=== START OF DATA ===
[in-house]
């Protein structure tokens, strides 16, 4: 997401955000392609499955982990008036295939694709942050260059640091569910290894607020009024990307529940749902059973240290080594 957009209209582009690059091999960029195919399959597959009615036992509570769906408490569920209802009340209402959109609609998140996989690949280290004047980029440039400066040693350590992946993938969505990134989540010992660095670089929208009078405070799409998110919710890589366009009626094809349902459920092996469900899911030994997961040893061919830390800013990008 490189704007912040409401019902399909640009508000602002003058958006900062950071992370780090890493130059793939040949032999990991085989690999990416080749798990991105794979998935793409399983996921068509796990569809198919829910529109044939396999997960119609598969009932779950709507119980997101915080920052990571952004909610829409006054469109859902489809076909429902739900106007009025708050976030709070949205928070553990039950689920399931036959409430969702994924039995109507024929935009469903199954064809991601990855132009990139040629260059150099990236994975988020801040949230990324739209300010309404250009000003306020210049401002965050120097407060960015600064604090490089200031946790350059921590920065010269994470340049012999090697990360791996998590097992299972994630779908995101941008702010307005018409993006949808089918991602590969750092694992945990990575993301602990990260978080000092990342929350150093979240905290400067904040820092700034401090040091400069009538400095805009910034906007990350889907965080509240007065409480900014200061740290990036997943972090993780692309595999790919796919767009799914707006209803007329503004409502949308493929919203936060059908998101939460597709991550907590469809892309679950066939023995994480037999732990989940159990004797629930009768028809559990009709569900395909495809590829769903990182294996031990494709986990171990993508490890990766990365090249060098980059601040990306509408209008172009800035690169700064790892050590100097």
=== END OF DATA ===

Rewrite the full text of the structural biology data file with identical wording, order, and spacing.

[in-house]
């Protein structure tokens, strides 16, 4: 997401955000392609499955982990008036295939694709942050260059640091569910290894607020009024990307529940749902059973240290080594 957009209209582009690059091999960029195919399959597959009615036992509570769906408490569920209802009340209402959109609609998140996989690949280290004047980029440039400066040693350590992946993938969505990134989540010992660095670089929208009078405070799409998110919710890589366009009626094809349902459920092996469900899911030994997961040893061919830390800013990008 490189704007912040409401019902399909640009508000602002003058958006900062950071992370780090890493130059793939040949032999990991085989690999990416080749798990991105794979998935793409399983996921068509796990569809198919829910529109044939396999997960119609598969009932779950709507119980997101915080920052990571952004909610829409006054469109859902489809076909429902739900106007009025708050976030709070949205928070553990039950689920399931036959409430969702994924039995109507024929935009469903199954064809991601990855132009990139040629260059150099990236994975988020801040949230990324739209300010309404250009000003306020210049401002965050120097407060960015600064604090490089200031946790350059921590920065010269994470340049012999090697990360791996998590097992299972994630779908995101941008702010307005018409993006949808089918991602590969750092694992945990990575993301602990990260978080000092990342929350150093979240905290400067904040820092700034401090040091400069009538400095805009910034906007990350889907965080509240007065409480900014200061740290990036997943972090993780692309595999790919796919767009799914707006209803007329503004409502949308493929919203936060059908998101939460597709991550907590469809892309679950066939023995994480037999732990989940159990004797629930009768028809559990009709569900395909495809590829769903990182294996031990494709986990171990993508490890990766990365090249060098980059601040990306509408209008172009800035690169700064790892050590100097």